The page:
Redrow Plans Turned Down in Outwood Lane, Horsforth

Plans by Redrow to build 34 houses off Outwood Lane, Horsforth, have been turned down by Leeds City Council.  Although it was acknowledged that the plans would help the City’s housing land supply in a small way,  the negative effects of building on the green belt linked to the Cragg Hill and Woodside conservation area, outweighed any positives.  There is nothing, of course, stopping Redrow appealing against this decision, and having costs awarded from Leeds rate payers if an Inspector overturns this decision.

The negative effects of the development were deemed to be:

  • The conservations areas would be harmed by the loss of a green link between mature woodland that gave the area its rural and informal character.  There was nothing in the plans that mitigated this by preserving or enhancing the conservation areas.
  • As the link between woodland, scrubland and grassland in a Leeds Nature Area, the green belt area was ecologically the most valuable part of the whole site.   Nothing in the plans mitigated for its loss.
  • The proposed development would have a detrimental impact on mature trees in the area, that helped give the conservation area its rural character.   Tree loss would also affect the visual amenities of the site.
  • The site is designated greenspace (an area used for formal or informal recreation), and adequate compensating provision of alternative greenspace had not been made in plans.
  • The free flow of traffic on Outwood Lane would be adversely affected by the site access.
  • The plans had inadequate provision for parking,  unacceptable site road plans, and no pedestrian provision.
  • The scale, style and layout of the development paid no heed to the local area !! (Bearing in mind the local area has conservation status as well.)

The charge is frequently levied at the volume developers, such as Redrow, that they have no interest in place-making, and enhancing both the wellbeing of local residents, and their own customers.   The reasons for turning down the Outwood Lane plan seem to show this accusation may be accurate.   This is not however, the case with many small local developers, who often live, work and know an area – yet they are the ones who find obtaining cost-effective planning permission for small scale development difficult.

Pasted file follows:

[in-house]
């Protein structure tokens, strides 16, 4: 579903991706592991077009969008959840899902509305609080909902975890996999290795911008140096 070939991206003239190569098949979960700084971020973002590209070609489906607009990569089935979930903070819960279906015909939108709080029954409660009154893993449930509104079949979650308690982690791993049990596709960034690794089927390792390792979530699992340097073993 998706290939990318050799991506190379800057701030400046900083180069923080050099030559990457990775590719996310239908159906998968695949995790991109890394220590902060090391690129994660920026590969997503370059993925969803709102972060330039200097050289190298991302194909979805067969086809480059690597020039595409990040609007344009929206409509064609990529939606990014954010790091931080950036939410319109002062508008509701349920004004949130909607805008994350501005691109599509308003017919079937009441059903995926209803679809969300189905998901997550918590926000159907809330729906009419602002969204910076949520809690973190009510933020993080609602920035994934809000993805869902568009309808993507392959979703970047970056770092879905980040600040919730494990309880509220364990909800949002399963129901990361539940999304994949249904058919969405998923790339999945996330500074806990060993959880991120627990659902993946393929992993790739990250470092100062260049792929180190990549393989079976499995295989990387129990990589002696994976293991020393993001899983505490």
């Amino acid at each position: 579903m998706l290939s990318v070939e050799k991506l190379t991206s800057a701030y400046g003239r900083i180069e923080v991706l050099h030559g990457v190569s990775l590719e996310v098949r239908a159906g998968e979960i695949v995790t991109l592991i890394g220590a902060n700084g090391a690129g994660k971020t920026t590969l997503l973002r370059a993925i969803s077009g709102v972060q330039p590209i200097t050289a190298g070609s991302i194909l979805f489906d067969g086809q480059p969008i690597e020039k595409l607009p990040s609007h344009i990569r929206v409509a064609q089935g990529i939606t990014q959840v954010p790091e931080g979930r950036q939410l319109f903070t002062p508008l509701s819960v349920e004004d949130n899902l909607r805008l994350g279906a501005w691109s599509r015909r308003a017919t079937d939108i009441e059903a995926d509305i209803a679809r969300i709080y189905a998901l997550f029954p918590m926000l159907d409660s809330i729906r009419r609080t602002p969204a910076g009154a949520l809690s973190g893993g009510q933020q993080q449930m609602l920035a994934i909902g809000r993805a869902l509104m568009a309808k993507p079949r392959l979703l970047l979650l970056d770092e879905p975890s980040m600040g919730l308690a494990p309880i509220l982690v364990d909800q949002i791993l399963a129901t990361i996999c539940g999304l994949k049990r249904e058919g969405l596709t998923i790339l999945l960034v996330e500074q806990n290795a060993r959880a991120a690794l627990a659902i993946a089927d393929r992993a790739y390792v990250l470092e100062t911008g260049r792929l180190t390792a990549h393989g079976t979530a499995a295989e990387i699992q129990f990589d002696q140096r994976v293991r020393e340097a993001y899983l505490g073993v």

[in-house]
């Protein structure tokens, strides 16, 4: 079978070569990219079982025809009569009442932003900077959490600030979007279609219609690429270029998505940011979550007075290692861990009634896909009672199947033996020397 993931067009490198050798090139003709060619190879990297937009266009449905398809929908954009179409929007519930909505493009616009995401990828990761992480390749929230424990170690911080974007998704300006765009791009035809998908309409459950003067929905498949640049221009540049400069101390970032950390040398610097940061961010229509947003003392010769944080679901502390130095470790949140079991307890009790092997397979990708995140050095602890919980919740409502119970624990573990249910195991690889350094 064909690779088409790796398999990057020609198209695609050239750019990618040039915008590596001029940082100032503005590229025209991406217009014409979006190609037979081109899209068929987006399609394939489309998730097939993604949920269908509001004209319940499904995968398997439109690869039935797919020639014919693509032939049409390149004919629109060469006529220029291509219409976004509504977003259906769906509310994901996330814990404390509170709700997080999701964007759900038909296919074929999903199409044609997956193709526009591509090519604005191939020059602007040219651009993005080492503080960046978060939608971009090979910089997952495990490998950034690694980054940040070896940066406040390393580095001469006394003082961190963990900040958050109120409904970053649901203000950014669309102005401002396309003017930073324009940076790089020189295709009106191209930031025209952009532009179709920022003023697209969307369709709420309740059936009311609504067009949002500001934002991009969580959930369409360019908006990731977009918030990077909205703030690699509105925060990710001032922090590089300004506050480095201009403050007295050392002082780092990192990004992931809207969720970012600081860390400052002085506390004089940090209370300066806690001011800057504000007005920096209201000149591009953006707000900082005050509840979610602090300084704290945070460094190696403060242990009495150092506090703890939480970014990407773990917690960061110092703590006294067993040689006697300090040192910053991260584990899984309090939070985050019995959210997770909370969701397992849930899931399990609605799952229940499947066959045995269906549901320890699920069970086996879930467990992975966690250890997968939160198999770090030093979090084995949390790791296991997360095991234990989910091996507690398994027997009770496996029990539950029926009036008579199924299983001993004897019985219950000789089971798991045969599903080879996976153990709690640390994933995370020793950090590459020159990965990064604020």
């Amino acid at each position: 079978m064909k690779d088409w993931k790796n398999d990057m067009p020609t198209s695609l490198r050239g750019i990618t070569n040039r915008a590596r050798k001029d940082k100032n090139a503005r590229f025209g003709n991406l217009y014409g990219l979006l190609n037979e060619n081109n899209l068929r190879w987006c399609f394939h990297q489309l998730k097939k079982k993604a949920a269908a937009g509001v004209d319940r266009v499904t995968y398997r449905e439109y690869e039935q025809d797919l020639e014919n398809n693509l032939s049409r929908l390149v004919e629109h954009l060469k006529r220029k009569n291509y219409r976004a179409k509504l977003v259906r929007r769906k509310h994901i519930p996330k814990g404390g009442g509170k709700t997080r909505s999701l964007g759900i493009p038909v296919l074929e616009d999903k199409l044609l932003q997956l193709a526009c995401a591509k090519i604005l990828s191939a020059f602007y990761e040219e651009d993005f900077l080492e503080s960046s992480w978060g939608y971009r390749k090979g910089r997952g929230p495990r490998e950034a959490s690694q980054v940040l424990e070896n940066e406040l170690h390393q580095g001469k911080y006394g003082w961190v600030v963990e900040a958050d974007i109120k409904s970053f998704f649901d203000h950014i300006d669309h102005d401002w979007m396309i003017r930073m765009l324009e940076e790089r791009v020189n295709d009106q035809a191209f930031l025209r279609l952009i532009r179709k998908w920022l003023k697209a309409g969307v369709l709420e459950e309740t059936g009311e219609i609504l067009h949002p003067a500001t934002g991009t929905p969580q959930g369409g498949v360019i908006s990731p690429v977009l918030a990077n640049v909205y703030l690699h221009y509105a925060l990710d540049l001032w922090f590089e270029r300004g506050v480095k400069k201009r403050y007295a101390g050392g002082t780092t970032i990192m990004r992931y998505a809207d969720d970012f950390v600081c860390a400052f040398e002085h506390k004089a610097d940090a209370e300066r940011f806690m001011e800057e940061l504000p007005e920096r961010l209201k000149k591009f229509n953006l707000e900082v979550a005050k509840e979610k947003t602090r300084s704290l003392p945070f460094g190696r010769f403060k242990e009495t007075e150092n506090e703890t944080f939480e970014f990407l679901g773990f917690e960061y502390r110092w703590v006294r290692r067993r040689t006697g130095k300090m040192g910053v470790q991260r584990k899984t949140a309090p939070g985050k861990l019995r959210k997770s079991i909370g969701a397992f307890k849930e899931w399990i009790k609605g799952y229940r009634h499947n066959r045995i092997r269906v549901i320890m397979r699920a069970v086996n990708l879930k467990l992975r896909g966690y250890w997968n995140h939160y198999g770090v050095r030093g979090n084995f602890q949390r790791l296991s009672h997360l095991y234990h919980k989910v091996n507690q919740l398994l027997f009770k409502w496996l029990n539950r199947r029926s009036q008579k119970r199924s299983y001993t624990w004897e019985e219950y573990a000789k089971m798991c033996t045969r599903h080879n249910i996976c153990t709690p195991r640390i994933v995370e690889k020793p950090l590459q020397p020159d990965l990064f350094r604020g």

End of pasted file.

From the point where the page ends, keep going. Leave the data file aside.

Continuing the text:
2 thoughts on “Redrow Plans Turned Down in Outwood Lane, Horsforth

  1. Great news. My understanding is that Redrow can appeal up to 10 February 2013. The Refusal report is quite comprehensive with many areas showing why the plans have been refused. What happens next? If Redrow appeal I assume we continue our campaign to fight the appeal. If they do not or if they lose the appeal does that mean that any future development plans will fail? Readers comments would be welcome.

  2. Reply from Martin Hughes
    Yes, Redrow can appeal the decision.

    We do ask, if is it entirely fair that the planning system allows a developer unlimited consultation time with the council planners and the community; then, following the placement of the planning application the community gets just 21 days for comment; if the developer loses, the developer gets 6 months to appeal !!

    The imbalance that exists in the planning system is staggering!

    What happens next is that the community waits……….

    If there is an appeal the community has little to input, except to try to ensure that the LCC planning case is set out as best as possible – and that includes the statement of common ground that will be prepared between the two parties. What the planners will be doing is preparing the defence based on the refusal points that have already been published. Although an inspector may listen to other arguments, it is these points only on which the refusal was made, and so these are the refusal points that the inspector must consider in the appeal.

    New input from the community is of low value, I think, UNLESS the input is from different people – i.e. those who have not spoken up before. I think there were some 250 objections to the original plans. If those were to grow to 500 (that is 250 NEW objectors) then that would be a significant point that the inspector would have to consider.

    If the appeal is lost then the developer is free to go through the whole process again and submit a new planning application. It would have to be significantly more sustainable than the existing one to stand any chance of going through. This routine can continue ad infinitum.

    Another fine example of the chronic imbalance .

    Remember, planning law is geared to “growth through sustainable development”. In the end it remains the responsibility of one person from Bristol Inspectorate, who will not know the area, does not live here, and will come here for a week to learn all about us, to decide what is and is not sustainable!

    This makes local planning via the Neighbourhood Plans crucial. What those plans are going to have to say is “no, we have not agreed to development on your site, but we have agreed to developing this site. Come back when you are ready to build here”.

    I hope my comments are of help.

Comments are closed.